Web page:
We have not much experience in the Indian financial services space, and what’s surprising is that it took off faster in China. But we are strong in other industries in India, for example retail, manufacturing and utilities.
For Indian Railways, I think we are the perfect choice; we have nearly all big railways in the world. In this case, it’s not a solution, which is just public, but relations such as public procurement.
Last four years as the chairman, what have been the big events for you and what’s left?
We have a few things to do on the enterprise SOA, which we will deliver this year. But I would see it complete if we see a change in minds of all our clients. So for me, it will be complete not when we deliver, but when I see a better fit in terms of the clients’ side.
We have seen another large project, which is mid market offering for the first time in history of our company. We are adding a new business based on a new business model. These are two major things I am focusing on.
What about succession planning especially after your heir apparent Shai Agassi left SAP earlier this year?
Here we have a good answer because we felt that there was too much speculation before on succession -- without need. It’s not necessary to speculate again and repeat the same mistakes.
Will SMEs ever contribute, say, over half of your revenues?
No. Today it’s 32% (to SAP’s revenues), so it’s growing slowly. Our target was 40% in 2010. If you want to grow in double digits and outperform the market, we have to go to new markets as well. And it’s better to focus on your core expertise, which is enterprise applications instead of doing something entirely different.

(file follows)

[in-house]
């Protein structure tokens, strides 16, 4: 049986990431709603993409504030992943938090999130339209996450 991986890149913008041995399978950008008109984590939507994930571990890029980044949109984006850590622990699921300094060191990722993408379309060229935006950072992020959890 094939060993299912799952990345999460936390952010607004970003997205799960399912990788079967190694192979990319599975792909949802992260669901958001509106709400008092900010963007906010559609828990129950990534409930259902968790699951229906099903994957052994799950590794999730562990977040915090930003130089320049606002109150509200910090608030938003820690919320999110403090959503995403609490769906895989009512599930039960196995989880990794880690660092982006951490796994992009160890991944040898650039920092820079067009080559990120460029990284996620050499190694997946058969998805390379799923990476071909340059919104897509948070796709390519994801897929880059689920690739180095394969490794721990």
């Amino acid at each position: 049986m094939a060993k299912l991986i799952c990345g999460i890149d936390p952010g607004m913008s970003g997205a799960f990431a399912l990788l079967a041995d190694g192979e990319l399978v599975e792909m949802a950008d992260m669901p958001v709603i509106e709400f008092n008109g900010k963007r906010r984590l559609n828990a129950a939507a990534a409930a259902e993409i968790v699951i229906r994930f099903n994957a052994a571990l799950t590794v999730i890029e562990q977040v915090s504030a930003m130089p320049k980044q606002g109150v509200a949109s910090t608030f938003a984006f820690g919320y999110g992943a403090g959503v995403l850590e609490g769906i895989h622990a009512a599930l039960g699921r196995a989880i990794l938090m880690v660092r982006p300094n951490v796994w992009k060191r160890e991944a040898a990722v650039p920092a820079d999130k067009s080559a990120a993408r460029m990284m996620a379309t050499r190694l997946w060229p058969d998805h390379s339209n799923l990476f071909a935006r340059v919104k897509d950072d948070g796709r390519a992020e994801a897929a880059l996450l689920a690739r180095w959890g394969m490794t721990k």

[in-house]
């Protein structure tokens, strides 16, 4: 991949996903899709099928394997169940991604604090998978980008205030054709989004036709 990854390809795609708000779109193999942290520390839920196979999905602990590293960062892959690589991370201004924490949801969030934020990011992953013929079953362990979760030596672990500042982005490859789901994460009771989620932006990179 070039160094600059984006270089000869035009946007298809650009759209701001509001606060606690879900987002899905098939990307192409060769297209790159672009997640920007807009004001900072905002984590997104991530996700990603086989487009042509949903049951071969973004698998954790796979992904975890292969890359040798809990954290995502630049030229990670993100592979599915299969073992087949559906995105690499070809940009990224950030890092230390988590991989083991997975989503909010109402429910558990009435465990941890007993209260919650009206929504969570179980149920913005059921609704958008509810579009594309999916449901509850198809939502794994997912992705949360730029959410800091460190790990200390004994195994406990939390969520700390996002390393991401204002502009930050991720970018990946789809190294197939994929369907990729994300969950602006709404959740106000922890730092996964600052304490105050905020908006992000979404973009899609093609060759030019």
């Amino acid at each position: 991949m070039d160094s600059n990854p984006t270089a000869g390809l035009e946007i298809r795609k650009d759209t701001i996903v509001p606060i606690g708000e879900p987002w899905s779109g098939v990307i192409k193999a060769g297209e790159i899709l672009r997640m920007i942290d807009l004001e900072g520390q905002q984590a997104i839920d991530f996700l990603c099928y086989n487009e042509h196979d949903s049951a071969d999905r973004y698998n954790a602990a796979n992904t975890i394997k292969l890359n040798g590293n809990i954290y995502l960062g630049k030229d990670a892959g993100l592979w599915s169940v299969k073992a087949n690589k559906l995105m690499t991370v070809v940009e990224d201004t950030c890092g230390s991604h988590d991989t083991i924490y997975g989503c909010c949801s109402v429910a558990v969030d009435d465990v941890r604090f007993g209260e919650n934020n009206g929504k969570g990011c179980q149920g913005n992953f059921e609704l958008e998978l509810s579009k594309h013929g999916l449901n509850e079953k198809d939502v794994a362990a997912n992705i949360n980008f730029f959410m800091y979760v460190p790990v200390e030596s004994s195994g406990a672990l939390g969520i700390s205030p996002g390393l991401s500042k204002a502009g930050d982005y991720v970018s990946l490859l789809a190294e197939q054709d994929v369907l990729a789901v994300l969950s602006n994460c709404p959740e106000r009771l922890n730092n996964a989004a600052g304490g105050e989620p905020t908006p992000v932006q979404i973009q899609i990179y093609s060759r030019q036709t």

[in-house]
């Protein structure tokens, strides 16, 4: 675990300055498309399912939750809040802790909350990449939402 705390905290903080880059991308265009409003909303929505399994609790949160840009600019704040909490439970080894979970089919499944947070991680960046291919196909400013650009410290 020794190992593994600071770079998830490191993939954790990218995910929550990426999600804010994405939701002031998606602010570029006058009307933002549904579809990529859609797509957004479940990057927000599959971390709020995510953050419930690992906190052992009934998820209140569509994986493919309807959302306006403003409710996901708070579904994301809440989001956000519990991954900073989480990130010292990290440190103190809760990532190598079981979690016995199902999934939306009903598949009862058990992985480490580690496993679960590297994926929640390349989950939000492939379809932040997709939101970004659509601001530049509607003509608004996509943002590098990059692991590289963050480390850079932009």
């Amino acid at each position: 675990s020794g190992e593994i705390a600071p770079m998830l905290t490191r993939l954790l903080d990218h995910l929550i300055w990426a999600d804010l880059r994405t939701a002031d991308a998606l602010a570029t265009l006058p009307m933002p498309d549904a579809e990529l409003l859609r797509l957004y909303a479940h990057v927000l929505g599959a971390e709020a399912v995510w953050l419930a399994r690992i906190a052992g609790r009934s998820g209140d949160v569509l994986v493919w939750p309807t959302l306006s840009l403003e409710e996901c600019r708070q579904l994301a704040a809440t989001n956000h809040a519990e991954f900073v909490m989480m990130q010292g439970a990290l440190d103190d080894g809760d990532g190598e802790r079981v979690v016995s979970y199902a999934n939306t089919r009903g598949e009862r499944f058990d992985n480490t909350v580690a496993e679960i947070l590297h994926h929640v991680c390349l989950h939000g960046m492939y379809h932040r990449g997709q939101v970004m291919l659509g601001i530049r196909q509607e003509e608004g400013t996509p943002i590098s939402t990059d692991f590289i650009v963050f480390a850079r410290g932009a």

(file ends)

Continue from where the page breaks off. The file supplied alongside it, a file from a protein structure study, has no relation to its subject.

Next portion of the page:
Does that put pressure on profits as you expand more into price sensitive markets such as SMEs?
No, that’s a concern of financial analysts. It’s some investments in the beginning because it’s a new business model. But it’s a good investment because it gives us higher margin later. It’s kind of subscription model and that is not good in the beginning but it’s very good after three to four years.
You sit on the board of Deutsche Bank. Do you see an economic turnaround happening in Germany?
If you come to Germany you will see a good, healthy environment. That’s a surprise for some people, but it was not so surprising for us because all large companies had done a good job in Germany with restructuring. If you look at unemployment rates, it has decreased dramatically. A part of recovery is because of small and mid sized companies. Europe was always when the US economy went down and then US and Asia came up, Europe stayed back. Now, (the turnaround) is good for everybody.